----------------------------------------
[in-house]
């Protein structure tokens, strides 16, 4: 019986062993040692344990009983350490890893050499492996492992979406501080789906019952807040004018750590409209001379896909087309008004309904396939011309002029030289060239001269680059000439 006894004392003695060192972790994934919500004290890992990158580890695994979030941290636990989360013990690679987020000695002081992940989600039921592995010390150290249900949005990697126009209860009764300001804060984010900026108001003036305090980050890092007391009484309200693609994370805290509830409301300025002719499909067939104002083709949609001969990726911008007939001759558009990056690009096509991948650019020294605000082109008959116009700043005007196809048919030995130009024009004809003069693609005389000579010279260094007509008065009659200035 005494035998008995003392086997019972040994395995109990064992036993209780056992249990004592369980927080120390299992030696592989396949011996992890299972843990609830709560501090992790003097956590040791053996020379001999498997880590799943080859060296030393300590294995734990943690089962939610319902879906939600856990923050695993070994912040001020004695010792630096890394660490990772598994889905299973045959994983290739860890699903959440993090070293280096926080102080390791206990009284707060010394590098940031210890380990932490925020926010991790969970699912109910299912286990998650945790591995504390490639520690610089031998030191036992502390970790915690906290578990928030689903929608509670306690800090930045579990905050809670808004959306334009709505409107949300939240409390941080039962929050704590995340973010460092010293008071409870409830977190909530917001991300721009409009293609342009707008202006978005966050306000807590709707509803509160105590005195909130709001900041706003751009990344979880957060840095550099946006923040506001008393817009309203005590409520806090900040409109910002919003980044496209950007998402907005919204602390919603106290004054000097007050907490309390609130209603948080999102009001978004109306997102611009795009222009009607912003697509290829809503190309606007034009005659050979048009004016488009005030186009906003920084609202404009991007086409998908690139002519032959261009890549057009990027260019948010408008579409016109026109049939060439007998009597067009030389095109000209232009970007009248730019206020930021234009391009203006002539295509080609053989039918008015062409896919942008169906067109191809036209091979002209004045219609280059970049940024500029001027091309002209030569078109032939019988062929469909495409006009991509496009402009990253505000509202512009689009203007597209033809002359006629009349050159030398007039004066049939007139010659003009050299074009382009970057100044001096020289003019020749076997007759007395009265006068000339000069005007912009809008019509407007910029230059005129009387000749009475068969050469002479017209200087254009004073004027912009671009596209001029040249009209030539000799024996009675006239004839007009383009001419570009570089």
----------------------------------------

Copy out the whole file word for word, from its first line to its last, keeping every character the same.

[in-house]
């Protein structure tokens, strides 16, 4: 019986062993040692344990009983350490890893050499492996492992979406501080789906019952807040004018750590409209001379896909087309008004309904396939011309002029030289060239001269680059000439 006894004392003695060192972790994934919500004290890992990158580890695994979030941290636990989360013990690679987020000695002081992940989600039921592995010390150290249900949005990697126009209860009764300001804060984010900026108001003036305090980050890092007391009484309200693609994370805290509830409301300025002719499909067939104002083709949609001969990726911008007939001759558009990056690009096509991948650019020294605000082109008959116009700043005007196809048919030995130009024009004809003069693609005389000579010279260094007509008065009659200035 005494035998008995003392086997019972040994395995109990064992036993209780056992249990004592369980927080120390299992030696592989396949011996992890299972843990609830709560501090992790003097956590040791053996020379001999498997880590799943080859060296030393300590294995734990943690089962939610319902879906939600856990923050695993070994912040001020004695010792630096890394660490990772598994889905299973045959994983290739860890699903959440993090070293280096926080102080390791206990009284707060010394590098940031210890380990932490925020926010991790969970699912109910299912286990998650945790591995504390490639520690610089031998030191036992502390970790915690906290578990928030689903929608509670306690800090930045579990905050809670808004959306334009709505409107949300939240409390941080039962929050704590995340973010460092010293008071409870409830977190909530917001991300721009409009293609342009707008202006978005966050306000807590709707509803509160105590005195909130709001900041706003751009990344979880957060840095550099946006923040506001008393817009309203005590409520806090900040409109910002919003980044496209950007998402907005919204602390919603106290004054000097007050907490309390609130209603948080999102009001978004109306997102611009795009222009009607912003697509290829809503190309606007034009005659050979048009004016488009005030186009906003920084609202404009991007086409998908690139002519032959261009890549057009990027260019948010408008579409016109026109049939060439007998009597067009030389095109000209232009970007009248730019206020930021234009391009203006002539295509080609053989039918008015062409896919942008169906067109191809036209091979002209004045219609280059970049940024500029001027091309002209030569078109032939019988062929469909495409006009991509496009402009990253505000509202512009689009203007597209033809002359006629009349050159030398007039004066049939007139010659003009050299074009382009970057100044001096020289003019020749076997007759007395009265006068000339000069005007912009809008019509407007910029230059005129009387000749009475068969050469002479017209200087254009004073004027912009671009596209001029040249009209030539000799024996009675006239004839007009383009001419570009570089």